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Elder Mistreatment: Abuse, Neglect, and Exploitation in an Aging America
appears to be the most sensitive method of detecting elder mistreatment in instances where older adults live with family members and suffer from significant cognitive impairment. Indeed, when older adults cannot serve as reliable historians or reporters of mistreatment, family caretaker assessment maybe the only available alternative. However, when cognitively impaired older adults reside in care facilities, the usefulness of caretaker assessment is less well established. This is because there are multiple care-taking staff for any single individual, the turnover rate of these staff is extremely high, precluding accurate long-term (i.e., multiyear retrospective) assessment, and the consequence of disclosure of abusive behavior is more immediately apparent (e.g., immediate suspension or termination).
Assessment of Older Adults
Epidemiological investigations with young adults and adolescents support direct interviewing of potential victim populations to determine the extent and character of mistreatment. It is logical to conclude that, for cognitively unimpaired older adults, direct assessment will also be useful. The following measures have been used with older adults. An additional interview methodology is proposed later.
The Hwalek-Sengstock Elder Abuse Screening Test (HSEAST) is a paper-and-pencil index of elder mistreatment with some psychometric evaluation. Neale et al. (1991) validated the 15-item screen and found that 9 of these items identified abused or exploited individuals. Items are scored yes or no, and a score of 3.5 or higher is indicative of abuse. Three domains of elder abuse are assessed: overt symptoms, victim risk characteristics, and victim symptom characteristics (the authors categorize these as violation of personal rights or direct abuse, characteristics of vulnerability, and potentially abusive situation). The test has some psychometric support of its construct, concurrent, and discriminant validity. The authors compared responses from 170 older adults who were agency referred with founded abuse cases with agency-referred nonfounded cases (n = 47) and a non-APS agency comparison group of elderly women (n = 47). Significantly higher scores were noted for the abused group, and item-level analysis indicated that nine items provided the basis for this difference. Discriminant function analyses of the nine relevant items revealed correct classification 74 percent of the time, with false negatives (35.7 percent) more likely than false positives (9.3 percent).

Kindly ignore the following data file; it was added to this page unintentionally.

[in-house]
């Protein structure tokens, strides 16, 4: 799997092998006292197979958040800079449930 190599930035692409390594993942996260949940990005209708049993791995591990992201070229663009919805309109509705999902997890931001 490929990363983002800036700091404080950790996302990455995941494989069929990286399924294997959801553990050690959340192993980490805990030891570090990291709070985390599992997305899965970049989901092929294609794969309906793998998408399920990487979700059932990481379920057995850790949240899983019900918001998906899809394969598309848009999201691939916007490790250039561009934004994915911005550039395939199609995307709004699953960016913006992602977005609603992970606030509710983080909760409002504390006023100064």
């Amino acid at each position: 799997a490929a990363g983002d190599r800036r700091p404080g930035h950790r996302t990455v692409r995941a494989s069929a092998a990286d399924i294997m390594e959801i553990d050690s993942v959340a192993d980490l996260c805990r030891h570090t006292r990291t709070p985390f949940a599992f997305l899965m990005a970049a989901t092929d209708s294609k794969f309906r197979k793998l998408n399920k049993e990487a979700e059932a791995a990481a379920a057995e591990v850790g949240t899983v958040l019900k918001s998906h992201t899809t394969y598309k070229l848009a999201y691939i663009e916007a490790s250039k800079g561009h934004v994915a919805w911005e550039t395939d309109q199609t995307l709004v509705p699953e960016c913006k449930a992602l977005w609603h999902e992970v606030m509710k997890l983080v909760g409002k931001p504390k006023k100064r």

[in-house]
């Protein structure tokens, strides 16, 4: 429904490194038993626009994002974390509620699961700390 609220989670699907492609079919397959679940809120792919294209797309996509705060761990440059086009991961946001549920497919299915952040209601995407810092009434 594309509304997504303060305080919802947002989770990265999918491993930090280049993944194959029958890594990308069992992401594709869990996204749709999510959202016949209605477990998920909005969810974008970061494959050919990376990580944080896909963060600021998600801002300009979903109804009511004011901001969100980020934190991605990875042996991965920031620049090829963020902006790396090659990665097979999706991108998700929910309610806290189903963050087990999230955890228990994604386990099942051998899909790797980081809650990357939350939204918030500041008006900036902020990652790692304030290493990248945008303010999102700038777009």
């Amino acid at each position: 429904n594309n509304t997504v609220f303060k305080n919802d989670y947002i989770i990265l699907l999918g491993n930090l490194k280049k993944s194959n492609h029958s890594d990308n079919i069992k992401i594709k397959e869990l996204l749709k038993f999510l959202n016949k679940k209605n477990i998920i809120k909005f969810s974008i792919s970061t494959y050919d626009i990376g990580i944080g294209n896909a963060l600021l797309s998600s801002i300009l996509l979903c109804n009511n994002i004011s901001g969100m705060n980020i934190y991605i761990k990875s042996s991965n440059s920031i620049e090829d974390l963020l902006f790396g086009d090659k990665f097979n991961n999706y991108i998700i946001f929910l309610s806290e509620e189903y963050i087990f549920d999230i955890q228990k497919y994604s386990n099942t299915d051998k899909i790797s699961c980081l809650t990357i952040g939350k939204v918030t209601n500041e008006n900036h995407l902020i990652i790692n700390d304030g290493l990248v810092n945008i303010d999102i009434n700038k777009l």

Advantages of the HSEAST include its preliminary psychometric validation, along with the fact that it is based on factor analysis of a large item pool. The test is able to assess risk factors along victim and situation lines and can facilitate direction or allocation of additional resources or assessment measures when risk is present. Although it assesses aspects of physi-